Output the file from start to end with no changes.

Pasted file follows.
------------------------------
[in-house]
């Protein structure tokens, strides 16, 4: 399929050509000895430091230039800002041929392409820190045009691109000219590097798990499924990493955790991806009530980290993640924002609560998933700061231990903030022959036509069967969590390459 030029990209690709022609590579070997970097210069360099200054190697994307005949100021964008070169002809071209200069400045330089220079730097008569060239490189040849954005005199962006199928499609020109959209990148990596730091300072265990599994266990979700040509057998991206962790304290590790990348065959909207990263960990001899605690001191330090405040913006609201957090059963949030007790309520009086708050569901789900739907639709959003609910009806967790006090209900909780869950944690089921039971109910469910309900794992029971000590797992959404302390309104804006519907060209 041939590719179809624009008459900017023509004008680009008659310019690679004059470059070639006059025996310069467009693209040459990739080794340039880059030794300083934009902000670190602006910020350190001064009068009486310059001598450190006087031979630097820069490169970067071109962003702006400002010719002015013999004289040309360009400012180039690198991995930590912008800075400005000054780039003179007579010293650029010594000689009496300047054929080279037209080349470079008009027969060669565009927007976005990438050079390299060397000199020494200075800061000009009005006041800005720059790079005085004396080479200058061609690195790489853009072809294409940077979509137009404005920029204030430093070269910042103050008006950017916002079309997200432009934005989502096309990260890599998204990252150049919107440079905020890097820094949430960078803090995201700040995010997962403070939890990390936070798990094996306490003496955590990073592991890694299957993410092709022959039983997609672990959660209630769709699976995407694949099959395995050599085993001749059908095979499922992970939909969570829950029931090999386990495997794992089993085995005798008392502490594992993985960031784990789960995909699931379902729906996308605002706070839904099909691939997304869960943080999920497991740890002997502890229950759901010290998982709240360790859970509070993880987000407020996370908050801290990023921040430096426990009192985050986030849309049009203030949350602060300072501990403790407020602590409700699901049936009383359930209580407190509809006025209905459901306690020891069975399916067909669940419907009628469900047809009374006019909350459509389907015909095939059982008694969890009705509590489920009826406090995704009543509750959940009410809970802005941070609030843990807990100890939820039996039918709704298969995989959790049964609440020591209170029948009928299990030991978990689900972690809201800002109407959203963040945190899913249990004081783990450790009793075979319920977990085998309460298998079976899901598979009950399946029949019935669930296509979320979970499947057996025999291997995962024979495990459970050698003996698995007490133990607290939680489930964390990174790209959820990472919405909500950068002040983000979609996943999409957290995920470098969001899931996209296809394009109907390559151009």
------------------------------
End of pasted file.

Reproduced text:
[in-house]
């Protein structure tokens, strides 16, 4: 399929050509000895430091230039800002041929392409820190045009691109000219590097798990499924990493955790991806009530980290993640924002609560998933700061231990903030022959036509069967969590390459 030029990209690709022609590579070997970097210069360099200054190697994307005949100021964008070169002809071209200069400045330089220079730097008569060239490189040849954005005199962006199928499609020109959209990148990596730091300072265990599994266990979700040509057998991206962790304290590790990348065959909207990263960990001899605690001191330090405040913006609201957090059963949030007790309520009086708050569901789900739907639709959003609910009806967790006090209900909780869950944690089921039971109910469910309900794992029971000590797992959404302390309104804006519907060209 041939590719179809624009008459900017023509004008680009008659310019690679004059470059070639006059025996310069467009693209040459990739080794340039880059030794300083934009902000670190602006910020350190001064009068009486310059001598450190006087031979630097820069490169970067071109962003702006400002010719002015013999004289040309360009400012180039690198991995930590912008800075400005000054780039003179007579010293650029010594000689009496300047054929080279037209080349470079008009027969060669565009927007976005990438050079390299060397000199020494200075800061000009009005006041800005720059790079005085004396080479200058061609690195790489853009072809294409940077979509137009404005920029204030430093070269910042103050008006950017916002079309997200432009934005989502096309990260890599998204990252150049919107440079905020890097820094949430960078803090995201700040995010997962403070939890990390936070798990094996306490003496955590990073592991890694299957993410092709022959039983997609672990959660209630769709699976995407694949099959395995050599085993001749059908095979499922992970939909969570829950029931090999386990495997794992089993085995005798008392502490594992993985960031784990789960995909699931379902729906996308605002706070839904099909691939997304869960943080999920497991740890002997502890229950759901010290998982709240360790859970509070993880987000407020996370908050801290990023921040430096426990009192985050986030849309049009203030949350602060300072501990403790407020602590409700699901049936009383359930209580407190509809006025209905459901306690020891069975399916067909669940419907009628469900047809009374006019909350459509389907015909095939059982008694969890009705509590489920009826406090995704009543509750959940009410809970802005941070609030843990807990100890939820039996039918709704298969995989959790049964609440020591209170029948009928299990030991978990689900972690809201800002109407959203963040945190899913249990004081783990450790009793075979319920977990085998309460298998079976899901598979009950399946029949019935669930296509979320979970499947057996025999291997995962024979495990459970050698003996698995007490133990607290939680489930964390990174790209959820990472919405909500950068002040983000979609996943999409957290995920470098969001899931996209296809394009109907390559151009």